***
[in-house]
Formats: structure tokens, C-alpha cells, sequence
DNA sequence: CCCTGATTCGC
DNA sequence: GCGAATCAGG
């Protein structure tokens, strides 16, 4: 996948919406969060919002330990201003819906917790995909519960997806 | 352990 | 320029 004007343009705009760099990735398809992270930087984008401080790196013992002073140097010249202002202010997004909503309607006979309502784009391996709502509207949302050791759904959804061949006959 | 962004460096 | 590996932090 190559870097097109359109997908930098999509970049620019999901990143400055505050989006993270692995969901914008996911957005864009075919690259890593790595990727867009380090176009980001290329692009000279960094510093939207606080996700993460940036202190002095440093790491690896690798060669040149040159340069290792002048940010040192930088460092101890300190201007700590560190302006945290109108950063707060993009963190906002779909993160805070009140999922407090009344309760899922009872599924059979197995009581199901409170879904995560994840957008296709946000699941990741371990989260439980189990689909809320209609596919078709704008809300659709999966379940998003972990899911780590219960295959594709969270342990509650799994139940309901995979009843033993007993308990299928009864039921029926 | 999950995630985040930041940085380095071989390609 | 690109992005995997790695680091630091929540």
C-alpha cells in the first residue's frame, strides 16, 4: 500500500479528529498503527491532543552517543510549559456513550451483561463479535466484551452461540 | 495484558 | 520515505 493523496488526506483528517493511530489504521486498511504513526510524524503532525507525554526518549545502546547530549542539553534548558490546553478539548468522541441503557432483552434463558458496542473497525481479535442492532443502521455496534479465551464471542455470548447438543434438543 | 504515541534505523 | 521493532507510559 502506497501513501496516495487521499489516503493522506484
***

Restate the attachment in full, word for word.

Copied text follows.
[in-house]
Formats: structure tokens, C-alpha cells, sequence
DNA sequence: CCCTGATTCGC
DNA sequence: GCGAATCAGG
């Protein structure tokens, strides 16, 4: 996948919406969060919002330990201003819906917790995909519960997806 | 352990 | 320029 004007343009705009760099990735398809992270930087984008401080790196013992002073140097010249202002202010997004909503309607006979309502784009391996709502509207949302050791759904959804061949006959 | 962004460096 | 590996932090 190559870097097109359109997908930098999509970049620019999901990143400055505050989006993270692995969901914008996911957005864009075919690259890593790595990727867009380090176009980001290329692009000279960094510093939207606080996700993460940036202190002095440093790491690896690798060669040149040159340069290792002048940010040192930088460092101890300190201007700590560190302006945290109108950063707060993009963190906002779909993160805070009140999922407090009344309760899922009872599924059979197995009581199901409170879904995560994840957008296709946000699941990741371990989260439980189990689909809320209609596919078709704008809300659709999966379940998003972990899911780590219960295959594709969270342990509650799994139940309901995979009843033993007993308990299928009864039921029926 | 999950995630985040930041940085380095071989390609 | 690109992005995997790695680091630091929540």
C-alpha cells in the first residue's frame, strides 16, 4: 500500500479528529498503527491532543552517543510549559456513550451483561463479535466484551452461540 | 495484558 | 520515505 493523496488526506483528517493511530489504521486498511504513526510524524503532525507525554526518549545502546547530549542539553534548558490546553478539548468522541441503557432483552434463558458496542473497525481479535442492532443502521455496534479465551464471542455470548447438543434438543 | 504515541534505523 | 521493532507510559 502506497501513501496516495487521499489516503493522506484